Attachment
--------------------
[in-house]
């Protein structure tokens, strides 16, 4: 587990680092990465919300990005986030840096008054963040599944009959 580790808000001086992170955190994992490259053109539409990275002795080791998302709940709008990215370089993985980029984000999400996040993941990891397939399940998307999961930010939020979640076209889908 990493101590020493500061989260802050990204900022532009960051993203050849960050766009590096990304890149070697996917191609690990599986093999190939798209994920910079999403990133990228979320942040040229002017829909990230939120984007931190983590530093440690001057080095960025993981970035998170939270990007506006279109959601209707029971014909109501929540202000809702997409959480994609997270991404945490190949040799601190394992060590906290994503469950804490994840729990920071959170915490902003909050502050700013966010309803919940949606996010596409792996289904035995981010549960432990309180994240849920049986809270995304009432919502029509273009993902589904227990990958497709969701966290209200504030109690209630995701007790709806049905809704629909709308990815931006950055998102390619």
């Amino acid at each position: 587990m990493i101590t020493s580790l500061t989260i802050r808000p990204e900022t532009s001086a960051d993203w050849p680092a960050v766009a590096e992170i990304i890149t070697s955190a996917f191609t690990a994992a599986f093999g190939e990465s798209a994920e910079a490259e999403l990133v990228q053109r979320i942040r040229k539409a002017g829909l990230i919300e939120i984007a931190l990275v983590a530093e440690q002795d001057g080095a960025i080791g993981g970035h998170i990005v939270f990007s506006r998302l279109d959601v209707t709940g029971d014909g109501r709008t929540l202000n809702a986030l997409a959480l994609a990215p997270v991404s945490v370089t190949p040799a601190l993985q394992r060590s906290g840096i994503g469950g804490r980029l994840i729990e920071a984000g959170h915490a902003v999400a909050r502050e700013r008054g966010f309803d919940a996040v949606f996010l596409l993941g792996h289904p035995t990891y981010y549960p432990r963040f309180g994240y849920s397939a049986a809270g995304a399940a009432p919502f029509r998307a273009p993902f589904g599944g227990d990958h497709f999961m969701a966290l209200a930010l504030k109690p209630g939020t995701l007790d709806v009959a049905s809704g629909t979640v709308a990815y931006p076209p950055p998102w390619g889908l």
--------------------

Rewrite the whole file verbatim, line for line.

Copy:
[in-house]
């Protein structure tokens, strides 16, 4: 587990680092990465919300990005986030840096008054963040599944009959 580790808000001086992170955190994992490259053109539409990275002795080791998302709940709008990215370089993985980029984000999400996040993941990891397939399940998307999961930010939020979640076209889908 990493101590020493500061989260802050990204900022532009960051993203050849960050766009590096990304890149070697996917191609690990599986093999190939798209994920910079999403990133990228979320942040040229002017829909990230939120984007931190983590530093440690001057080095960025993981970035998170939270990007506006279109959601209707029971014909109501929540202000809702997409959480994609997270991404945490190949040799601190394992060590906290994503469950804490994840729990920071959170915490902003909050502050700013966010309803919940949606996010596409792996289904035995981010549960432990309180994240849920049986809270995304009432919502029509273009993902589904227990990958497709969701966290209200504030109690209630995701007790709806049905809704629909709308990815931006950055998102390619």
């Amino acid at each position: 587990m990493i101590t020493s580790l500061t989260i802050r808000p990204e900022t532009s001086a960051d993203w050849p680092a960050v766009a590096e992170i990304i890149t070697s955190a996917f191609t690990a994992a599986f093999g190939e990465s798209a994920e910079a490259e999403l990133v990228q053109r979320i942040r040229k539409a002017g829909l990230i919300e939120i984007a931190l990275v983590a530093e440690q002795d001057g080095a960025i080791g993981g970035h998170i990005v939270f990007s506006r998302l279109d959601v209707t709940g029971d014909g109501r709008t929540l202000n809702a986030l997409a959480l994609a990215p997270v991404s945490v370089t190949p040799a601190l993985q394992r060590s906290g840096i994503g469950g804490r980029l994840i729990e920071a984000g959170h915490a902003v999400a909050r502050e700013r008054g966010f309803d919940a996040v949606f996010l596409l993941g792996h289904p035995t990891y981010y549960p432990r963040f309180g994240y849920s397939a049986a809270g995304a399940a009432p919502f029509r998307a273009p993902f589904g599944g227990d990958h497709f999961m969701a966290l209200a930010l504030k109690p209630g939020t995701l007790d709806v009959a049905s809704g629909t979640v709308a990815y931006p076209p950055p998102w390619g889908l």